Fossils Forever

Angela Rice is owner of Fossils Forever, a new business dedicated to helping tourists and locals find shark teeth and other treasures along Myrtle Beach. 

It’s not unusual for you to find Angela Rice with her head buried in the sand.

As owner of Fossils Forever, a new business dedicated to helping tourists and locals alike find shark teeth and other treasures along the Grand Strand beach, Rice has turned her passion for environmental education and shark tooth hunting into a fun job.

Rice moved from Connecticut to South Carolina in 2014 as a way to spend more time with her grandmother, who is a Myrtle Beach snowbird.

“She was wintering here,” Rice said of her grandmother. “I came down here not really planning to stay.”

Rice grew up with a love of hiking, camping and exploring the mountains and woods. Here, she found the beach as her nature outlet.

After finding a shark tooth by accident when visiting and learning from a fellow beachcomber that the tooth was thousands of years old, Rice did some research and became interested in discovering other fossils along the shore.

Rice has a degree in wildlife and fishery conversation and has worked 10 years in the environmental education field, volunteering with AmeriCorp, working as an educator at Ripley’s Aquarium in Myrtle Beach and volunteering at the nature center at local state parks.

Longing for a new job and a way to work for herself, Rice launched Fossils Forever last fall.

“This had been a passion project in my head for a long time,” Rice said.

Rice offers fossil hunting tours along the beach between 50th Avenue and 82nd Avenue. Guests can register online for a time and Rice will scout out a location that best fits the group and provides the best opportunity for finding shark teeth and other treasures.

“I usually choose a 2-3 hour window around low tide,” Rice said. “More beach is exposed and there’s a better chance of seeing shells out there.”

Rice has given tours to homeschool groups and families and is open to “anyone who wants to learn.”

She also suggests shark tooth hunting as a playground play date alternative or a fun teambuilding outing for a small group of professionals.

Tours are limited to groups of 10 or less to allow Rice to work with every individual.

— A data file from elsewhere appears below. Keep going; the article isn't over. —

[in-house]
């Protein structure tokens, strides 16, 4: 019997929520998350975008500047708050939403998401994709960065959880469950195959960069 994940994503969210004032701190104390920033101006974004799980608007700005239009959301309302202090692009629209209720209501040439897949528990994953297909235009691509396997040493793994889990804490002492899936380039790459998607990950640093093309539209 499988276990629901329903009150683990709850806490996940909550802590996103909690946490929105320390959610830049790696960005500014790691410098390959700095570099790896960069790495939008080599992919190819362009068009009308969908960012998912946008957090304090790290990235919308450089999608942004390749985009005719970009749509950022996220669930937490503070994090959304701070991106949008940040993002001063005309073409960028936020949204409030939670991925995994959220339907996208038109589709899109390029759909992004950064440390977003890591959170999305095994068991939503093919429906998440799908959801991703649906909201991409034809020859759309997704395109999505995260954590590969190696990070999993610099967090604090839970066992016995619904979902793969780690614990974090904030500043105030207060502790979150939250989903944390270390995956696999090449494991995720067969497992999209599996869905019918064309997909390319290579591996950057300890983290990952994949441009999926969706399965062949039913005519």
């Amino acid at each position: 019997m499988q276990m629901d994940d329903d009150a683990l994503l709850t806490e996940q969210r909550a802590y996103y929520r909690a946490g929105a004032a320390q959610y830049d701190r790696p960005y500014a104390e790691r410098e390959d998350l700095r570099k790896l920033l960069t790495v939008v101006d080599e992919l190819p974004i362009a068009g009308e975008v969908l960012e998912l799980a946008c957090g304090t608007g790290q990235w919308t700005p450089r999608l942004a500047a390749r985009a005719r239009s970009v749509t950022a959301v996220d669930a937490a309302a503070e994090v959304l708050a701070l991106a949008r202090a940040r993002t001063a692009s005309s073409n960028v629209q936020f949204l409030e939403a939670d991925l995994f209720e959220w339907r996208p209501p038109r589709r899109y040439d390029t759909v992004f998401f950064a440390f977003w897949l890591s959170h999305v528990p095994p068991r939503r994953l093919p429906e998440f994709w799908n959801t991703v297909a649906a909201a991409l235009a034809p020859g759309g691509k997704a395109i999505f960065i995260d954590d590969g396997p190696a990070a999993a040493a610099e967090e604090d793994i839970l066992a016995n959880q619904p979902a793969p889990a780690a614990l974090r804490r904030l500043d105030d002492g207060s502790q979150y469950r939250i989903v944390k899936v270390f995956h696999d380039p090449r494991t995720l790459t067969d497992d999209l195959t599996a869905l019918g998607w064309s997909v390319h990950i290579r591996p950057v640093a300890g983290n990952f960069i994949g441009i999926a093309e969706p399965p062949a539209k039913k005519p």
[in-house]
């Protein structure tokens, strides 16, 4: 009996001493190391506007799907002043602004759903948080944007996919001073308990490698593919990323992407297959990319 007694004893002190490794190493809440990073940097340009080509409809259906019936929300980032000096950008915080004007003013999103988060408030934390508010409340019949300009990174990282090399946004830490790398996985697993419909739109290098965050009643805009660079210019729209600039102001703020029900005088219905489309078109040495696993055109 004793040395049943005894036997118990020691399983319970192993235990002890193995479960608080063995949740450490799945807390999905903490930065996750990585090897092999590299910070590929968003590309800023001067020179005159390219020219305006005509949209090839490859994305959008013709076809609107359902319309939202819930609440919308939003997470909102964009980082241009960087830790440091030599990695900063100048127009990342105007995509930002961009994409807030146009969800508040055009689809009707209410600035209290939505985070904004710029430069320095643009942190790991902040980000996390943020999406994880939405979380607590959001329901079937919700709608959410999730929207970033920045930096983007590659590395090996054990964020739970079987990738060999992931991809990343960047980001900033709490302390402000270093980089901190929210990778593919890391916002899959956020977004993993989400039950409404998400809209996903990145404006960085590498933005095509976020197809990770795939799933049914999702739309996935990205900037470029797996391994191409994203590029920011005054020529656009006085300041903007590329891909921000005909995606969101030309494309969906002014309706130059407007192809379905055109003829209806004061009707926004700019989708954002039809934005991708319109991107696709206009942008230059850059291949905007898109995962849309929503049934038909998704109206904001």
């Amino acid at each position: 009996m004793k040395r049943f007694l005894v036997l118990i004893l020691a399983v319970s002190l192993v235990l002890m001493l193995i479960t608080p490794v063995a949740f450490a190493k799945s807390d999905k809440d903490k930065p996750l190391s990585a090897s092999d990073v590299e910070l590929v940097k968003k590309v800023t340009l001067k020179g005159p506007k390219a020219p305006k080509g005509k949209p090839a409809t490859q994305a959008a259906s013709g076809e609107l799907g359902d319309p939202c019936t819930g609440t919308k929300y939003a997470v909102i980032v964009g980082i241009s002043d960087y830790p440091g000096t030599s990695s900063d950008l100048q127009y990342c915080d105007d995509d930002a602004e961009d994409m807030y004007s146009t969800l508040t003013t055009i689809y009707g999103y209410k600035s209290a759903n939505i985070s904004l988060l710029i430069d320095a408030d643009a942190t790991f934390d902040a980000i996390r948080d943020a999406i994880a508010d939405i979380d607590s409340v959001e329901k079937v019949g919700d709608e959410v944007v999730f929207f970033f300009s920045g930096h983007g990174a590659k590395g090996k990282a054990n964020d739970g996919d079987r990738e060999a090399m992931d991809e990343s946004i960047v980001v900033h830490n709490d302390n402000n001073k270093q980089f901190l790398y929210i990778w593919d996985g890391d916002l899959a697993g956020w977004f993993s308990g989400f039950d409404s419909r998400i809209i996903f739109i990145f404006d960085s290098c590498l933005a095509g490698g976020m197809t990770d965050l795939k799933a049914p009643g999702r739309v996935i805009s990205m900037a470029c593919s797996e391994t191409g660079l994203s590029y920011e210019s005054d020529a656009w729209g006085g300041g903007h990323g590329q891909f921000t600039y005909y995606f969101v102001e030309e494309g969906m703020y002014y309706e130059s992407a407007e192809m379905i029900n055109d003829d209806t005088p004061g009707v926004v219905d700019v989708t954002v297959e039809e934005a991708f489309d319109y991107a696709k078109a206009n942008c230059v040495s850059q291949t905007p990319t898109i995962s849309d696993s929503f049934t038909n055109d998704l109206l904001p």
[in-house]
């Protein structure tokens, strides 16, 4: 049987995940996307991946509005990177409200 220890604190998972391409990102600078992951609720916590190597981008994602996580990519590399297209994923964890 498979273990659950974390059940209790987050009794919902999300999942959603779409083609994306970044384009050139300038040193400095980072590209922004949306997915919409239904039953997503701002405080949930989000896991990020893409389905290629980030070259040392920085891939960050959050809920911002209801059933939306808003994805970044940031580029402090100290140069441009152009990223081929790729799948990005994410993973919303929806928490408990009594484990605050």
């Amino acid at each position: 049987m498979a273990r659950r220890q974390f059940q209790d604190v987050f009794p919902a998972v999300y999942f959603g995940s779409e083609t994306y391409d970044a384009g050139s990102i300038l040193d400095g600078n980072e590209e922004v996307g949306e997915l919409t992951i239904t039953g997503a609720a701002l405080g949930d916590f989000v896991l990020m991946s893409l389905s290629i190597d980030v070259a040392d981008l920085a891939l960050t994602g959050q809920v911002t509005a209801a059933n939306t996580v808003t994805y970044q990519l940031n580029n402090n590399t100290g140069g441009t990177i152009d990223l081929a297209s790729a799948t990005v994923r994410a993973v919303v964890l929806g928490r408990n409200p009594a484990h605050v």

When Rice first began collecting shark teeth, she knew exactly how many she had and wouldn’t give them to anyone. After being approached by a child who was curious about what Rice was hunting for, she gave the boy a tooth from her pocket.

“I made this kid so happy,” she said.

That’s when she knew she wanted to help others experience this joy.

“It’s so fun,” Rice said. “You’re not on a computer. You’re not in a game. You’re literally out in nature and it’s exciting.”

All the fossils you will find on your adventure are authentic and native to the beach.

“We do not plant them out there,” Rice said.

While finding a fossil on your adventure is not guaranteed, “we haven’t had a time when people haven’t found one.”

In addition to shark teeth, you may find a fossilized shell or a stingray barb or grinding plate.

“Lately we’ve been finding a lot of sea biscuits,” Rice said. “They look like sand dollars but fatter.”

Rice will guide you to find your first shark tooth, but she said most hunters don’t need her help after a while.

“If I spot a shark tooth, I’ll make a giant circle around it. I do that with all ages. After a few circles, they don’t need a circle anymore,” she said. “You don’t want to point out every single one. It takes the fun out of it.”

Weather conditions constantly change, but Rice said shark tooth hunting is still fun on a colder day.

If conditions are not conducive to exploring, Rice will reschedule with groups for a nicer day.

In addition to sifting and digging with her guests, Rice shares educational information during her tours.

Whether it’s telling people why they need to stay off the dunes, sharing the importance of recycling or reminding kids to cover the holes they dig so sea turtles don’t fall in, Rice loves sharing her knowledge.

“It’s something so simple and they didn’t know that’s one thing they can do to protect the ocean,” Rice said. “I think people can see that I’m really passionate. This is what I’m supposed to be doing.”

To learn more about Fossils Forever and to book a tour, visit www.fossilsforever.com and follow Fossils Forever on Instagram and Facebook.

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